Lego Jurassic World

Game Review by Jack Yarwood | 29 Jun 2015
  • Lego Jurassic World
Game title: Lego Jurassic World
Publisher: Developer: TT Games, Publisher: Warner Bros. Interactive Entertainment
Release date: 12 June 2015
Price: £44.99

Jurassic Park has had a long and troubled relationship with gaming. There have been some series high points, such as the excellent arcade light gun games, but there have also been huge disasters like Trespasser, released for PC in 1998 to some scathing reviews. So it's pleasing that the latest spin on the franchise, Lego Jurassic World, offers some much needed consistency to the license.

Lego Jurassic World allows players the choice of four campaigns, all based on entries into the film series. This means they can take control of all of their favourite and least favourite characters from the movies. Do you want to take control of a Triceratops, or perhaps the bloodsucking lawyer Donald Gennaro from the first movie? Well, now you can. The game gives players a wide range of choices, boasting a huge library of humans and dinosaurs to pick from. Every character has its own unique ability that comes into play during the more linear story parts of the game: Alan Grant can use his raptor claw to cut vines and ropes, Tim Murphy has night vision goggles to see in dark places, and Ellie Sattler can dig through dinosaur droppings to locate items.

Gameplay primarily involves traversing lush environments and using character abilities to advance. It’s as simple as that. Players are encouraged to interact with their surroundings and to collect smaller bricks, as well as larger Lego parts to build useful machinery. The simple controls mean anyone can pick up the game and immediately understand how to play. This works both for and against the game, as it opens it to a wider audience but perhaps lacks some much needed depth and complexity.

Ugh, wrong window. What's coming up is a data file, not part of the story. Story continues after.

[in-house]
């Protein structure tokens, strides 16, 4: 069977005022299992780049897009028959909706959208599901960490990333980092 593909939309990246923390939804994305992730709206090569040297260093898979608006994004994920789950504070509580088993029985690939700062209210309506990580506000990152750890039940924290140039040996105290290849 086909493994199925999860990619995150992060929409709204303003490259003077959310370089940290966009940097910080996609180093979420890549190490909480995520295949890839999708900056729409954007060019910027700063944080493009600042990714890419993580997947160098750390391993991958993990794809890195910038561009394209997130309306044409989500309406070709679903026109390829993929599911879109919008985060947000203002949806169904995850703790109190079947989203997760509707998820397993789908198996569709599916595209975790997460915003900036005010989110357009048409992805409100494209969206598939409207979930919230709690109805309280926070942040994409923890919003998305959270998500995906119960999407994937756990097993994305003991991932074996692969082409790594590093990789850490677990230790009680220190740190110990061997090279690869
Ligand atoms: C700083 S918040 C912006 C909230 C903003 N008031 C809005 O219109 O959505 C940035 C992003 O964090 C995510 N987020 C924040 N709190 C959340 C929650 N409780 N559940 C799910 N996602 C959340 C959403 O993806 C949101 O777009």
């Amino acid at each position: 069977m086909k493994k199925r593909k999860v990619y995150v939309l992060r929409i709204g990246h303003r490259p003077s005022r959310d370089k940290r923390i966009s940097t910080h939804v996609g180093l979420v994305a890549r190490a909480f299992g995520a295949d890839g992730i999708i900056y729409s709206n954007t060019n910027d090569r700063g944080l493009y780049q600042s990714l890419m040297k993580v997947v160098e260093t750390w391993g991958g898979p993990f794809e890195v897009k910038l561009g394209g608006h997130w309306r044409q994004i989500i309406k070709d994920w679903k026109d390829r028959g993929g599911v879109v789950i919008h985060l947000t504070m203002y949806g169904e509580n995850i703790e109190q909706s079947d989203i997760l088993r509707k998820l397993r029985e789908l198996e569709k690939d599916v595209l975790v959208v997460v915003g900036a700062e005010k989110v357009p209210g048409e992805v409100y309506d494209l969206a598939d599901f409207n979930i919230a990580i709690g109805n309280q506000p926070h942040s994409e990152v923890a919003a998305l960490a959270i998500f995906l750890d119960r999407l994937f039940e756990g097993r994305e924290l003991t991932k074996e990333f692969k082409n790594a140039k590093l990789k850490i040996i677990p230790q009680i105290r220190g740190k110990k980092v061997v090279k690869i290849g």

Each of the four central stories has been injected with the developers’ unique brand of block-based humour. Scripting is cleverly written and genuinely quite funny. The slapstick elements will no doubt get a laugh from younger players, whilst the more subtle gags will certainly be a hit with a mature audience. The only misgiving in this regard is that it's all over quite quickly with some fairly short levels.

In spite of its length, the game does manage to pack in several small touches that demonstrate some wonderful creativity on behalf of the developers. One such addition is the interactive credit sequence that has players take control of a T-Rex or a Velociraptor as they race down a clearing. This is fabulous to play through and manages to transform some dull scrolling text into a legitimate extension of the game. Whether you are looking for a family friendly way to introduce a child to the franchise or simply fancy yourself a survival expert, Lego Jurassic World has plenty of fun to be enjoyed by all ages.